Ignitable rags

Sometimes, rags are contaminated with unlisted solvents (e.g., isopropyl alcohol) but do not contain free liquids. EPA has discussed how such rags may still be ignitable wastes. This may occur in two situations [RO 14285]:

  1. When a number of solvent-contaminated rags are placed in a container, gravity (sometimes aided by compaction by plant personnel) causes solvent to be squeezed from the rags. As a result, free solvent liquid may form on the container bottom. Any such free liquid in the container should be tested for flash point; if the flash point is <140°F, the entire waste in the container should be considered ignitable.
  2. When solvent-contaminated rags are placed in an environment where oxygen is present, they may meet the ignitable solids criteria in §261.21(a)(2).

In either situation, the exclusions for wipes discussed above could still apply to the ignitable wipes if the conditions in §261.4(a)(26) or 261.4(b)(18) are met.

Also note that under the May 16, 2001 ICR-only rule [66 FR 27266], if a rag is contaminated with F003 spent solvent but does not exhibit a characteristic, it is not an F003 waste at the federal level. State rag policies may be more stringent.

Rags contaminated with used oil

The used oil regulations [at §279.10(c)] state that rags contaminated with used oil that have been wrung out “to the extent possible such that no visible signs of free-flowing oil remain” are not used oil and are not subject to the Part 279 used oil regulations. Instead, wrung-out rags are solid waste (if they will be disposed), and a hazardous waste determination must be made for them just like any solid waste. Used oil wrung from the rags, however, would continue to be subject to Part 279 standards.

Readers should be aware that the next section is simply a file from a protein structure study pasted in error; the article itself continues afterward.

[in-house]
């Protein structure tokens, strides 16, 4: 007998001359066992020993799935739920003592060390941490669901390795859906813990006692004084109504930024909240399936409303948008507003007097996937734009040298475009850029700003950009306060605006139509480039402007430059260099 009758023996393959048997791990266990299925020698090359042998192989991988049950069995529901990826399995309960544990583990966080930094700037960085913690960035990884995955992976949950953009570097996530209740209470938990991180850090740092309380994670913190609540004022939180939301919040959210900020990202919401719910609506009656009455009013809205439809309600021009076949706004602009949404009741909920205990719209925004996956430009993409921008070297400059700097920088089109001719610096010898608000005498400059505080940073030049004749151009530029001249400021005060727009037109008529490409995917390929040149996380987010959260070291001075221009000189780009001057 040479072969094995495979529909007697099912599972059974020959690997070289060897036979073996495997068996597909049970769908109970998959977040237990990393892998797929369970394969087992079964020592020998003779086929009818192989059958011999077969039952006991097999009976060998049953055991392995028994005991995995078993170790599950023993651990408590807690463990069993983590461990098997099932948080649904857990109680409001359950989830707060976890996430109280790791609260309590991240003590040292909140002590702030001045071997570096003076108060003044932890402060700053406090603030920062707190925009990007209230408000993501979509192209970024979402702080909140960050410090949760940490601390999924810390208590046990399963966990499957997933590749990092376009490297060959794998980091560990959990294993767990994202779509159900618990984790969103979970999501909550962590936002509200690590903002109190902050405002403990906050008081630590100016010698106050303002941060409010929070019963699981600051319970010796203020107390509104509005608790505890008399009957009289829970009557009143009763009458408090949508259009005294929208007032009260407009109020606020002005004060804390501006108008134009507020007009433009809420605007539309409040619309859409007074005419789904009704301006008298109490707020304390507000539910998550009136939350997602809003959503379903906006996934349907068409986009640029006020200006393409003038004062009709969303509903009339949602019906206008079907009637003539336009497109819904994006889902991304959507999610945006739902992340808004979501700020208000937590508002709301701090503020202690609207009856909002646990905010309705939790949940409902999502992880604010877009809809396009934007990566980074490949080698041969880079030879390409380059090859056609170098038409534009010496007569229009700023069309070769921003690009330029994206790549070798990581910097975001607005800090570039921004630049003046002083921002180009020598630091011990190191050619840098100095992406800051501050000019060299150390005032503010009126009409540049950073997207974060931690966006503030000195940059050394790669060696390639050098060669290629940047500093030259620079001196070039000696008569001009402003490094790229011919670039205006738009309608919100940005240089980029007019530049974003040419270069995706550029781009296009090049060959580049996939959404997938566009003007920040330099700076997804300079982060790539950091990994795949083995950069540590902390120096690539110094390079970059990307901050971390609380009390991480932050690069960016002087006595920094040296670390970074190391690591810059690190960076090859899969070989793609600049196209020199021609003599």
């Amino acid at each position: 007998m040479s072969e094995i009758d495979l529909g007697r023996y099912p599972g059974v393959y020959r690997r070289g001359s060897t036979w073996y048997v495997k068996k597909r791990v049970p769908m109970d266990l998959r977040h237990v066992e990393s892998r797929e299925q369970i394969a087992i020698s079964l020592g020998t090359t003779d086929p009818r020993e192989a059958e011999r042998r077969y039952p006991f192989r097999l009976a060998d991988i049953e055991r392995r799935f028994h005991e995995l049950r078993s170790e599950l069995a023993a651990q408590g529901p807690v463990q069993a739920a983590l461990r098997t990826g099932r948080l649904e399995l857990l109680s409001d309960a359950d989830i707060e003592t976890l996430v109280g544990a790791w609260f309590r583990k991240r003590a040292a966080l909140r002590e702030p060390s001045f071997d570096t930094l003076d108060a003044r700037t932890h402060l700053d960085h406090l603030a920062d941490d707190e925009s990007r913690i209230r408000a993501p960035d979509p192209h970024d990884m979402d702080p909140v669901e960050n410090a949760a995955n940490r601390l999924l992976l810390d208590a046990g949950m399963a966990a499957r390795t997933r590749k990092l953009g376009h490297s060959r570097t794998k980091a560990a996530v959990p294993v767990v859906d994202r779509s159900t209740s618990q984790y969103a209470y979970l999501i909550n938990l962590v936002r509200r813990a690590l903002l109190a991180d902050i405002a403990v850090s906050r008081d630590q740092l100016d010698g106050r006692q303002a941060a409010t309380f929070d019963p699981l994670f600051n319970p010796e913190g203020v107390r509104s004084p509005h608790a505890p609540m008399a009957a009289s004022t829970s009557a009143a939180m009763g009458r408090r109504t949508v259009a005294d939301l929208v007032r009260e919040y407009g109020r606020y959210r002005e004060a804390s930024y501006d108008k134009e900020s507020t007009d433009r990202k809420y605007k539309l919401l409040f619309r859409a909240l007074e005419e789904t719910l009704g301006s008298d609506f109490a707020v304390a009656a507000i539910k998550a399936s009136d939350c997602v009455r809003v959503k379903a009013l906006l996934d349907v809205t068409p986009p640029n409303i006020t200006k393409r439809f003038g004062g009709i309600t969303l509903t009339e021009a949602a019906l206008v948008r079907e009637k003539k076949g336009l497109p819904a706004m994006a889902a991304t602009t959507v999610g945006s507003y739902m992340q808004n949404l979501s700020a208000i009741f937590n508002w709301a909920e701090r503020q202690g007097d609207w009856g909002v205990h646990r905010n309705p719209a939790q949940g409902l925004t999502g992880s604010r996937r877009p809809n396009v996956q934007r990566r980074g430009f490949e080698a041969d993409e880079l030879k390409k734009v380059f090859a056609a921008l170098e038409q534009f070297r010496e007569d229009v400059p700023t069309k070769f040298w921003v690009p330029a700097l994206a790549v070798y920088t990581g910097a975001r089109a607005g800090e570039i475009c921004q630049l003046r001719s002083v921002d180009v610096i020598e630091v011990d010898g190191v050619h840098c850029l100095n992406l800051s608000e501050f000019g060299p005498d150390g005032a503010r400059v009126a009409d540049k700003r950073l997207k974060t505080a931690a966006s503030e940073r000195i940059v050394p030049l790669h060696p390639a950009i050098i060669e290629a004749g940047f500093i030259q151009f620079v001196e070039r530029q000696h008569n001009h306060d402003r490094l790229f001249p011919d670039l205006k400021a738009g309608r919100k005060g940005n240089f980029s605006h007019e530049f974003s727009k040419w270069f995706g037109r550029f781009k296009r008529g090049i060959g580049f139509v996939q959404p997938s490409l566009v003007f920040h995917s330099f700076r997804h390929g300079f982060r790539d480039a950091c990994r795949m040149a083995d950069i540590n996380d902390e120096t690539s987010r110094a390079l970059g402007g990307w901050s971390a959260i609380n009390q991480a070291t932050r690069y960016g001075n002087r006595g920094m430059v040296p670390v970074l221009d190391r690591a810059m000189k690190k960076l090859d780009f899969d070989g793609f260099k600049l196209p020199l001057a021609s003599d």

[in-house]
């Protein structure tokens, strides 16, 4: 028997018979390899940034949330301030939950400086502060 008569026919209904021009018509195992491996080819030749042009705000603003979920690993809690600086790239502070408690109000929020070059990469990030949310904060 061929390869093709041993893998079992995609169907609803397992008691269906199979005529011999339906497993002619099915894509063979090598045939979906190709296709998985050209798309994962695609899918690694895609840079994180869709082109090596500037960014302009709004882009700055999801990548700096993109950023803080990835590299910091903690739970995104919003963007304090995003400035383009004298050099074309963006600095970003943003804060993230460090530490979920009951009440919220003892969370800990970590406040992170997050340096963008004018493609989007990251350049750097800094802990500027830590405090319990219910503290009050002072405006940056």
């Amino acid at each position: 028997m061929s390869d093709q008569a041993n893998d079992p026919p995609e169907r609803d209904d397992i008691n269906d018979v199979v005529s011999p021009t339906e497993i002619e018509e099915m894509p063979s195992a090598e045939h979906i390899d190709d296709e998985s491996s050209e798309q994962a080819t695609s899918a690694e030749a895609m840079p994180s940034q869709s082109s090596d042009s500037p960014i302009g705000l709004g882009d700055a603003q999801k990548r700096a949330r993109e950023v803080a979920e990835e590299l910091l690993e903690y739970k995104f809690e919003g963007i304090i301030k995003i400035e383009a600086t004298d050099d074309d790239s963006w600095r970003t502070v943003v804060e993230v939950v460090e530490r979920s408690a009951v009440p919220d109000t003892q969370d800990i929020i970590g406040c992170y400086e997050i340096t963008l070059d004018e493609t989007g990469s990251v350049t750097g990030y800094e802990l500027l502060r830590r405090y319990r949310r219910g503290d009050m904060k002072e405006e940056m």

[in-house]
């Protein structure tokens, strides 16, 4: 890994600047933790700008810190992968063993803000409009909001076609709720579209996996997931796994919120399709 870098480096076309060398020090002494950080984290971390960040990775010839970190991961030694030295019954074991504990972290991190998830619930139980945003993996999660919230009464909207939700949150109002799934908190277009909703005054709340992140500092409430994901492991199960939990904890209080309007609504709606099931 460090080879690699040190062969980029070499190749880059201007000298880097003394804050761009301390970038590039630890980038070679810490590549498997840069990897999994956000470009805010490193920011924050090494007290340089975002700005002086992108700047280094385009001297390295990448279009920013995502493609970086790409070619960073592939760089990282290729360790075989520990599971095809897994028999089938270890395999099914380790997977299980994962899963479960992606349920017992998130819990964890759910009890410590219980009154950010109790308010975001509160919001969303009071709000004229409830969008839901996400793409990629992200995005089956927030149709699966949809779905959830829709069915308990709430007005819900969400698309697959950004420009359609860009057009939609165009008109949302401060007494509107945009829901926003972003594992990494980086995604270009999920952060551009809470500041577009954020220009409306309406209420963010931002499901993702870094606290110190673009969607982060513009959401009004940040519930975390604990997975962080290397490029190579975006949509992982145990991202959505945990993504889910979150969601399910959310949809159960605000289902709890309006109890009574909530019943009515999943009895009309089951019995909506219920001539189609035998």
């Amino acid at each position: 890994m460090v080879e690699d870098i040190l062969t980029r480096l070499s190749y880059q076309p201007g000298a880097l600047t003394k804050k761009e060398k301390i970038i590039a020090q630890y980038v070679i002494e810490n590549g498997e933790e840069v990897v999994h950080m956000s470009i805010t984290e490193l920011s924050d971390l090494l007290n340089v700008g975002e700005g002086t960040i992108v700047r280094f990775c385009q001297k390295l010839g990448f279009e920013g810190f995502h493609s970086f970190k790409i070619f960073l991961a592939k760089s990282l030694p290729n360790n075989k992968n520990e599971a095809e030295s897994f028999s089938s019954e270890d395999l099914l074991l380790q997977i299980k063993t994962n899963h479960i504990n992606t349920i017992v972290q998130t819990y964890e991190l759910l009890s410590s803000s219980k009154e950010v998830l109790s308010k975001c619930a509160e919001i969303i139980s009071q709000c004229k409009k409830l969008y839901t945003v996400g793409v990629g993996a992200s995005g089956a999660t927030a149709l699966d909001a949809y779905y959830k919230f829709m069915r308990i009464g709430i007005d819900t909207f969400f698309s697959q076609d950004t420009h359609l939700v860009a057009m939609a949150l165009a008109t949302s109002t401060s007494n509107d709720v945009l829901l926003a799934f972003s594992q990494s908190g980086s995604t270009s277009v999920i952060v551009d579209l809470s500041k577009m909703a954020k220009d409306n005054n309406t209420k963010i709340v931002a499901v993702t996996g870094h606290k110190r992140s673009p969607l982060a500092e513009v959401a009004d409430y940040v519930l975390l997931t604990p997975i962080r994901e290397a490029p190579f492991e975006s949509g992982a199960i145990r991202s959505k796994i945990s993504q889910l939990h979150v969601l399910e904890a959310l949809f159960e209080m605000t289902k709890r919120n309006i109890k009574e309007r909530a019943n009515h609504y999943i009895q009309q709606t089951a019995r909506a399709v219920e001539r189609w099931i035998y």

Topic: Introduction to Listed Wastes

©2019 McCoy and Associates, Inc. All rights reserved.

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Considerable care has been exercised in preparing this document; however, McCoy and Associates, Inc. makes no representation, warranty, or guarantee in connection with the publication of this information. McCoy and Associates, Inc. expressly disclaims any liability or responsibility for loss or damage resulting from its use or for the violation of any federal, state, or municipal law or regulation with which this information may conflict. McCoy and Associates, Inc. does not undertake any duty to ensure the continued accuracy of this information.

This document addresses issues of a general nature related to the federal RCRA regulations. Persons evaluating specific circumstances dealing with the RCRA regulations should review state and local laws and regulations, which may be more stringent than federal requirements. In addition, the assistance of a qualified professional should be enlisted to address any site-specific circumstances.